July 18 2008
Welcome to the Sound Travels web edition for the show on Friday, July 18th. Today's trip is though Latin America, exploring one of its defining sounds: Cumbia. Specifically, it's the sound of cumbia nueva, or cumbia villera which much like cumbia employs a rhythmic shuffle of the rhythm section with accordions wheezing and electronic beats, effects and aspects stretching the sound into the future of its own form. The sound is simultaneously old-school as well as totally modern, employing techniques from other genres, like dub reverb, or dancehall's syncopated feel. Electronic club sounds infiltrate this update on all levels and is attested to by the widespread popularity of this music throughout Latin America.
If ever there was a sound that could do this, it's cumbia, which is pan-latin in any case, with musicians ranging from Mexico to Argentina, Colombia to Paraguay and everywhere in between. Cumbia, until mid-20th century(and still in the minds of older folks), was considered a vulgar dance, practiced only by the lower classes. With globalization apace, those same "lower" classes have created a community of consumers that is enormous and far more than the class distinctions of economic imperialists would admit. This is music at its global realiztion point and America isn't far behind in my mind and is even starting to see cumbia bubble to the top on shows just like this one... it's Sound Travels, only on 88Nine RadioMilwaukee. Here's this week's playlist:
1. DJ Negro "Lluvia" - Argentina : DJ Negro was a prime mover during the formative years of reggaeton in San Juan, Puerto Rico, as his turntablism and club coordination helped initiate the style's formation. out of Buenos Aires, he is working to combine classic cumbia riffs with everything from dubbed out bass to trance synth, exansions... You can catch his work on a great cumbia comp called Bersa Discos #2 which is an excellent label out of Cali dedicated to cumbia
2. Princesa "Si Te Vas" - Argentina : And I know only a bit about this one, Princesa, out of Buenos Aires, Argentina. She is as much hip hop as she's cumbia here. Her flow is good yo! If you know more about her, let me know.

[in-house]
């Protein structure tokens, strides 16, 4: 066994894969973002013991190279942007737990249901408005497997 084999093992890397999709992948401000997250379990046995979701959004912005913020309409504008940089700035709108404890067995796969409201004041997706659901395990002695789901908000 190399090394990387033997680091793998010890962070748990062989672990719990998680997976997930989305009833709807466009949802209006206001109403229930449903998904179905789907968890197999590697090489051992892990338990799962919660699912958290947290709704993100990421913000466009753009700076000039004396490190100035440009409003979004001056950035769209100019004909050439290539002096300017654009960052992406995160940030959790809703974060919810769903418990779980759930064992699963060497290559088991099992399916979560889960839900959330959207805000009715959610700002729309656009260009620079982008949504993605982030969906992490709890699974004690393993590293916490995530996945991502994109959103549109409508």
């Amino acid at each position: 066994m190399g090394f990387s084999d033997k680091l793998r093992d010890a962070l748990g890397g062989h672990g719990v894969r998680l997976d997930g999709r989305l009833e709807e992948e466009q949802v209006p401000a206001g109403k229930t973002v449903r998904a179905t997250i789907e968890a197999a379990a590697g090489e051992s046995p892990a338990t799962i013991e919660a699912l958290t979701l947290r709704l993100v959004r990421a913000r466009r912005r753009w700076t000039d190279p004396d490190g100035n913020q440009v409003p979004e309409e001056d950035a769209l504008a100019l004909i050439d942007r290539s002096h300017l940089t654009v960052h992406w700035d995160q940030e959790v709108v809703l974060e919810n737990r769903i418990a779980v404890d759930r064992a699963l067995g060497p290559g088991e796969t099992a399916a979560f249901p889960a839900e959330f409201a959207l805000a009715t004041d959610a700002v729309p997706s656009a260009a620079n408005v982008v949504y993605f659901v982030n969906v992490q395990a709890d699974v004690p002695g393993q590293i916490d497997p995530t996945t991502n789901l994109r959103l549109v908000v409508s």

3. Lila Downs "La Cumbia Del Mole" - Mexico : Ranchera, Jazz and Cumbia all figure into this Mexican singer's repertoire. Lila Downs, Oaxacan by birth, Mixtec Indian in ancestry, she writes songs from her own rich history and I play them here, her cumbia is hot and here on Sound Travels.
4. Lulacruza "Pensar Bonito" - Argentina & Colombia : From their album Do Pretty!, this duo instinctively weaves lush feminine vocals, South American instruments, field recordings and electronic sounds to create songs raw, primal and distinctly creative. Luis Maurette and Alejandra Ortiz, from Argentina and Colombia respectively, are the core of this sound.
5. Sonido Del Principe "Cartagena" - Netherlands : Sonido del Principe is exploring Cumbia's ramifications while being an example of its global appeal all while mashing-it up with some bass heavy electronic music. You'll dig it as much as I do, caliente!
6. Celso Pina "Cumbia Engollia" - Monterrey, Mexico : This cat is another great Mexican artist, nominated for numerous awards, even a Latin Grammy for his music. Here, he flexes his skill on the instrument he loves: the accordion. An older artist, many of you may already be familiar with his work.
7. El Hijo De Cumbia "El Hijo De Cumbia" - Argentina : Another one from the Bersa Discos #2 comp, the same one I found DJ Negro on. El Hijo de la Cumbia is a producer from the Buenos Aires suburb of San Martín. While some artists who live in the cosmopolitan confines of Capital Federal dabble in cumbia as a sort of retro-novelty, this bedroom producer comes from an area where traditional cumbia is basically the official soundtrack for parties and dances. As such, he has gone out on quite a limb by mixing in hip-hop and dancehall elements with his music. The name El Hijo de la Cumbia translates to "The Son of Cumbia" and he certainly lives up to the title. Anchored by thick and varied percussion, his music has a somewhat psychedelic quality. Imagine, Dan the Automator putting together some cumbia tracks and you're getting close to the world of El Hijo de la Cumbia
8. El Remolon "Pikatxu" - Paraguay : El Remolón combines cumbia and other latin rhythms with the modern electronic sounds of glitch, IDM and minimal techno. With a heavy reliance on microsampling, his music is marked by a level of complexity and precision often lacking in a scene filled with DIY bedroom producers. In a larger sense, the music reflects an entire generation of Buenos Aires kids who grew up surrounded by traditional latin sounds only to become immersed in pulsing European electronic beats as soon as they started hitting the clubs. El Remolón manages to fuse these two worlds and also create a manicured version of electronic cumbia suitable for both headphone listening and the dancefloor.
And just like I do every week, you can listen to stream of the show, free of interruption, for your enjoyment